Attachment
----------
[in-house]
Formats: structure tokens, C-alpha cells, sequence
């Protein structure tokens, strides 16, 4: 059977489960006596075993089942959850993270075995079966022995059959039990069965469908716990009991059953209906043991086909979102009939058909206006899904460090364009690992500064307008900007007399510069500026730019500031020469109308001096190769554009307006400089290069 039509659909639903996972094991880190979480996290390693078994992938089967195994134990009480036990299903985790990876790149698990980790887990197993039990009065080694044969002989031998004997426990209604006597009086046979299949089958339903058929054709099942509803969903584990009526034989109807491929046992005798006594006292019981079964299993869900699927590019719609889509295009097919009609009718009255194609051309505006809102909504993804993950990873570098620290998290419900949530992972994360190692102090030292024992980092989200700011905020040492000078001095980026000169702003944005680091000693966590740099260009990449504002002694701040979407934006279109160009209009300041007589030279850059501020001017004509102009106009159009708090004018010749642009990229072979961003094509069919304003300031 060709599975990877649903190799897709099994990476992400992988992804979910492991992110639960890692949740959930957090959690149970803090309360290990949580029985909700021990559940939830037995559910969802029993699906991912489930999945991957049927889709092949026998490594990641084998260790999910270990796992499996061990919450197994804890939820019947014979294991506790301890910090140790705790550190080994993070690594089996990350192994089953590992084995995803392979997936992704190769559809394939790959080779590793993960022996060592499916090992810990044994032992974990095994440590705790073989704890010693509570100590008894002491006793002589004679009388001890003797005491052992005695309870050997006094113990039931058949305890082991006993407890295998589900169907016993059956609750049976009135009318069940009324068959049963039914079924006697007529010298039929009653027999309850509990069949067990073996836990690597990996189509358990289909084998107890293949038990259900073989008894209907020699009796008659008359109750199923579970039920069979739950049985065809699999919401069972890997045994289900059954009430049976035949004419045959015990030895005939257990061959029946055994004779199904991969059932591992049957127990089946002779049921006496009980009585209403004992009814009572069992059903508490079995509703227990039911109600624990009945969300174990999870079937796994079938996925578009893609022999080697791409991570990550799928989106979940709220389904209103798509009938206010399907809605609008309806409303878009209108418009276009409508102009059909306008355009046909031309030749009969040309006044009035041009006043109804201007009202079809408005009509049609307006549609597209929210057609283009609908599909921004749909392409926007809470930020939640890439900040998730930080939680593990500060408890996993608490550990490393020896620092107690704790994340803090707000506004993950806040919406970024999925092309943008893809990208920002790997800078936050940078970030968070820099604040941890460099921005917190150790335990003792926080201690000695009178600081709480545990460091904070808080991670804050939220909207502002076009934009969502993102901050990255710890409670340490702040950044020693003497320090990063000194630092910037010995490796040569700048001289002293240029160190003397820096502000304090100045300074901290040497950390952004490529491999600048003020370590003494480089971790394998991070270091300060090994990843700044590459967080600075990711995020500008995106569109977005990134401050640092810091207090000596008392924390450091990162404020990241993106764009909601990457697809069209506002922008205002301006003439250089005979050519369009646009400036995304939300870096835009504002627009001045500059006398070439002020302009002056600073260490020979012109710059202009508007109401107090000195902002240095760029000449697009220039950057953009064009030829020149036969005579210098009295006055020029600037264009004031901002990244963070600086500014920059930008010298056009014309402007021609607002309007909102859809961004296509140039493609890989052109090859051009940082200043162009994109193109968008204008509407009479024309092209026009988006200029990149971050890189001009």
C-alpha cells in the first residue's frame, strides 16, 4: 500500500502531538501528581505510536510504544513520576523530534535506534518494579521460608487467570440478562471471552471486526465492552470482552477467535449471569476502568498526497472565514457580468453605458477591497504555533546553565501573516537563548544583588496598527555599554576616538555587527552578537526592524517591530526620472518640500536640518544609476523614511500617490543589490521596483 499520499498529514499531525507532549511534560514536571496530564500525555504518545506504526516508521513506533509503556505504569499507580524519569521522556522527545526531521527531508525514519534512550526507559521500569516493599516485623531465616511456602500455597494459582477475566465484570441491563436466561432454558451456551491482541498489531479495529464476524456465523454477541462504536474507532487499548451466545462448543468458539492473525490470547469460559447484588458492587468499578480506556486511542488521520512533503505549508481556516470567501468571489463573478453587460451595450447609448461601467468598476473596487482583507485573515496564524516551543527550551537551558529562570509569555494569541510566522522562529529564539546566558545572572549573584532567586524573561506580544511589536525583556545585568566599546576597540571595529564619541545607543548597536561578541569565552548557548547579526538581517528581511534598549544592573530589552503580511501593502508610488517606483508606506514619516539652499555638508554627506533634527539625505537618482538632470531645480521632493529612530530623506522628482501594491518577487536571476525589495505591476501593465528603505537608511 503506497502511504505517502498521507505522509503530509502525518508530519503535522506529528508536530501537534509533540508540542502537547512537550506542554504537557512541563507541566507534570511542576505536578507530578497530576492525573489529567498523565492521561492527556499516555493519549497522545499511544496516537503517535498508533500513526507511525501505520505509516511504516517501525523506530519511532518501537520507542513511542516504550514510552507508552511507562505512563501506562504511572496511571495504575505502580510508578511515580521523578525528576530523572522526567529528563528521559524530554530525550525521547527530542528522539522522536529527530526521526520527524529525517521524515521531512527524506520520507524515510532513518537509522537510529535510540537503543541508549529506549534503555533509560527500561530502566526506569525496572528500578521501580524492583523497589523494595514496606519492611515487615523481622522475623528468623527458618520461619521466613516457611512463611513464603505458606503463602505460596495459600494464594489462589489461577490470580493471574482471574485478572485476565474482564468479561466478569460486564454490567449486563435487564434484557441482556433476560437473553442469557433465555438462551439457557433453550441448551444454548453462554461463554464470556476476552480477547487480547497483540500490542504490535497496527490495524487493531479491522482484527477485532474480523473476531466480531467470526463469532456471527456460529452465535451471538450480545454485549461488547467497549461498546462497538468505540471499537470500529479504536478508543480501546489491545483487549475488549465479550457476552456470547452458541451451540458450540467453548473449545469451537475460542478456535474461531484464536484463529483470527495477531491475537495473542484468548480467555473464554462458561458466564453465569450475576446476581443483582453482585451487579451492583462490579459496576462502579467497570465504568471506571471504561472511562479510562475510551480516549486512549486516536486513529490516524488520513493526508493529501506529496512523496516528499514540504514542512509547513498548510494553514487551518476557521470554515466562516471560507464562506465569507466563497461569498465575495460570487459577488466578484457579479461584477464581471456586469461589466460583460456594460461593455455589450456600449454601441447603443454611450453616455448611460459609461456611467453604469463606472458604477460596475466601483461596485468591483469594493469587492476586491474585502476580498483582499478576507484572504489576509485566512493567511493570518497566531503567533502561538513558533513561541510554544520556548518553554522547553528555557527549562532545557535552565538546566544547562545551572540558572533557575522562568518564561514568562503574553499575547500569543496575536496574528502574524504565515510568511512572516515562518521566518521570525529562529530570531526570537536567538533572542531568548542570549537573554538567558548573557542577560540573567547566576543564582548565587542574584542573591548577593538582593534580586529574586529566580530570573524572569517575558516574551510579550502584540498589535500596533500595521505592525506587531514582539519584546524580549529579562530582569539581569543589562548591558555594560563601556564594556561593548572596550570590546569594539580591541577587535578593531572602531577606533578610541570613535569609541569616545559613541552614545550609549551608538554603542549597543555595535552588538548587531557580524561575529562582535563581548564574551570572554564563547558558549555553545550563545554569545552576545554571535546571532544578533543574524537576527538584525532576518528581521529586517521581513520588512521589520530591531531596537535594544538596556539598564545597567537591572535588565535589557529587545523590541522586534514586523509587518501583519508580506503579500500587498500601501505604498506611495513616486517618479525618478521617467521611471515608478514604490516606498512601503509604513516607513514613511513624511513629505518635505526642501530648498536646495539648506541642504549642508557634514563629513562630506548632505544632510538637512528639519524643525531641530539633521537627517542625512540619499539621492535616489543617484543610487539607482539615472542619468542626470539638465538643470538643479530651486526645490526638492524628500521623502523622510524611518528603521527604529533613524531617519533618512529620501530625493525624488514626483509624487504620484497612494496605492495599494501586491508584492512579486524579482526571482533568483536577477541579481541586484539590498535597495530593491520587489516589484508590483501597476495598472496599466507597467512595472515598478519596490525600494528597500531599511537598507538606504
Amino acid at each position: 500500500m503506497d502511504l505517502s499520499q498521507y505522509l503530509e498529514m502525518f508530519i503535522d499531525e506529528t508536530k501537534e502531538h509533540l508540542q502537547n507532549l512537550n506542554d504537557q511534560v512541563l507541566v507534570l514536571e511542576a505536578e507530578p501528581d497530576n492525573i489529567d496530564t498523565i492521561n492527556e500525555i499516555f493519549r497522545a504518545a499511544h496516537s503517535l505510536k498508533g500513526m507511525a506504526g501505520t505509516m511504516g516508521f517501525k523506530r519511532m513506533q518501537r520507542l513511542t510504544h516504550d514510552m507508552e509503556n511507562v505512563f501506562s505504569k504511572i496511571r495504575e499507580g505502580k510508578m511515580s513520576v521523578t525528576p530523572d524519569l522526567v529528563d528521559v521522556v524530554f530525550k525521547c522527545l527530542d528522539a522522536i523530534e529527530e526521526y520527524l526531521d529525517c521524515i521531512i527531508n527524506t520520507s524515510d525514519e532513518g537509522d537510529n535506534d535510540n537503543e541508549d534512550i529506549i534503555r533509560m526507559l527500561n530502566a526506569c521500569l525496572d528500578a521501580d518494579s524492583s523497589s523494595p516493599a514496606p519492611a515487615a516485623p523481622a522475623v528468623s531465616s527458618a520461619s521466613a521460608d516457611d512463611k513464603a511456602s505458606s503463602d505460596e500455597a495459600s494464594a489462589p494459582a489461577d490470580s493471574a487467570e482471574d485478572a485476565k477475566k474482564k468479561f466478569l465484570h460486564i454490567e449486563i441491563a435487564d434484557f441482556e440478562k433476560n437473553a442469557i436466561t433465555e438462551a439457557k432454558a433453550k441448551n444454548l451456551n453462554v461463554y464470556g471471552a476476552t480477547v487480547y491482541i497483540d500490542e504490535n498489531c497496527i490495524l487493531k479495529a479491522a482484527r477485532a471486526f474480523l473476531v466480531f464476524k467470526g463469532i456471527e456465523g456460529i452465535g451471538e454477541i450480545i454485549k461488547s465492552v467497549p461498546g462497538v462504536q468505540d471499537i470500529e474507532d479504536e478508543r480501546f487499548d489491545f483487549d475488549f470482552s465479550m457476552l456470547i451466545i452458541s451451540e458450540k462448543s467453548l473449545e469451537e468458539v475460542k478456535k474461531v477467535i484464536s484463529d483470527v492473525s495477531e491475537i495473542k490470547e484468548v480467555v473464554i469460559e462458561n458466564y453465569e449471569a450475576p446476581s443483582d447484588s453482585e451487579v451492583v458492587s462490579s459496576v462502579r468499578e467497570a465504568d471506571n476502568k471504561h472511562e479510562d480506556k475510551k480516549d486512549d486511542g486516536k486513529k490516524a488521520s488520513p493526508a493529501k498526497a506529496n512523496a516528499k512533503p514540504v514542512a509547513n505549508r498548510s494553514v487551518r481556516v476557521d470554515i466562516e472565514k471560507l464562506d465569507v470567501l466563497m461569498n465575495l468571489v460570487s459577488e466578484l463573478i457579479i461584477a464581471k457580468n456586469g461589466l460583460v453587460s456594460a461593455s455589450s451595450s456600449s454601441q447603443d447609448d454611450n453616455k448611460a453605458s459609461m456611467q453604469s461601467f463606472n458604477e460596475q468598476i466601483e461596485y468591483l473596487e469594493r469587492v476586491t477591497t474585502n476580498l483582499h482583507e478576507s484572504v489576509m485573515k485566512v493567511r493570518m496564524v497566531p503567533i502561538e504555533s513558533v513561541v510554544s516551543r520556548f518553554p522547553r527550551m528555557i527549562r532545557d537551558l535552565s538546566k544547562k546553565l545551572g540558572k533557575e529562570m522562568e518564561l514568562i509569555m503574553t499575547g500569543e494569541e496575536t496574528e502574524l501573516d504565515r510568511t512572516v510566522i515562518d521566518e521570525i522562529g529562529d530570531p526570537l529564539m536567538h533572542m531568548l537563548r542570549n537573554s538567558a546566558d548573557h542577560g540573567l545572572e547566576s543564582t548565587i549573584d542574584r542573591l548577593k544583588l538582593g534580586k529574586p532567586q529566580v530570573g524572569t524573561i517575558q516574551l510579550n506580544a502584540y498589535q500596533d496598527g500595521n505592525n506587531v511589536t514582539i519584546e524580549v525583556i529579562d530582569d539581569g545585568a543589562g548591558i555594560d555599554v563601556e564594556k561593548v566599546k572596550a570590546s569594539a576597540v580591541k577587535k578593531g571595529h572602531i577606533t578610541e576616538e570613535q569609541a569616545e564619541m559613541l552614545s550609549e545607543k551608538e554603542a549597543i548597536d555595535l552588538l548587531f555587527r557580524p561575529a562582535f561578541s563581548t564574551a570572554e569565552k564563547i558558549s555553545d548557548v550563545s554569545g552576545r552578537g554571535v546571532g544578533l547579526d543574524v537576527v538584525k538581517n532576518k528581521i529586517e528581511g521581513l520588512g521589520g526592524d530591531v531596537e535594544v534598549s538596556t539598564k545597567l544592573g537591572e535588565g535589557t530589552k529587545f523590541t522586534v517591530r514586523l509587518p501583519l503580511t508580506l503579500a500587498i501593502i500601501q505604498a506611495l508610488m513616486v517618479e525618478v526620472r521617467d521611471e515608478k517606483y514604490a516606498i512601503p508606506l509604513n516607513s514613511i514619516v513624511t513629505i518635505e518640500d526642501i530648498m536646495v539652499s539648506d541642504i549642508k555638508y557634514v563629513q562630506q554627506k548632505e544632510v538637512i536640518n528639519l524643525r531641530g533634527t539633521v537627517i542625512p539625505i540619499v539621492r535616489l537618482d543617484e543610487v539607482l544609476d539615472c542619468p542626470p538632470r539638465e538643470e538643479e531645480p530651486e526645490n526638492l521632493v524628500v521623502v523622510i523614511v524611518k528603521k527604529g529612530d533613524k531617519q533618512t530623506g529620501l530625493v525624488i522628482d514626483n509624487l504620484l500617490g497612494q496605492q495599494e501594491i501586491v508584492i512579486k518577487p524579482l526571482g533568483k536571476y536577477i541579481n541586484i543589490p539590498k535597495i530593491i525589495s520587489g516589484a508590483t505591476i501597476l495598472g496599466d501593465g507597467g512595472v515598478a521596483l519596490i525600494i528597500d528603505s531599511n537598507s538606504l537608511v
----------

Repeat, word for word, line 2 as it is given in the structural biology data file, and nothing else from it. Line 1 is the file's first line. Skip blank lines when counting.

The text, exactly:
Formats: structure tokens, C-alpha cells, sequence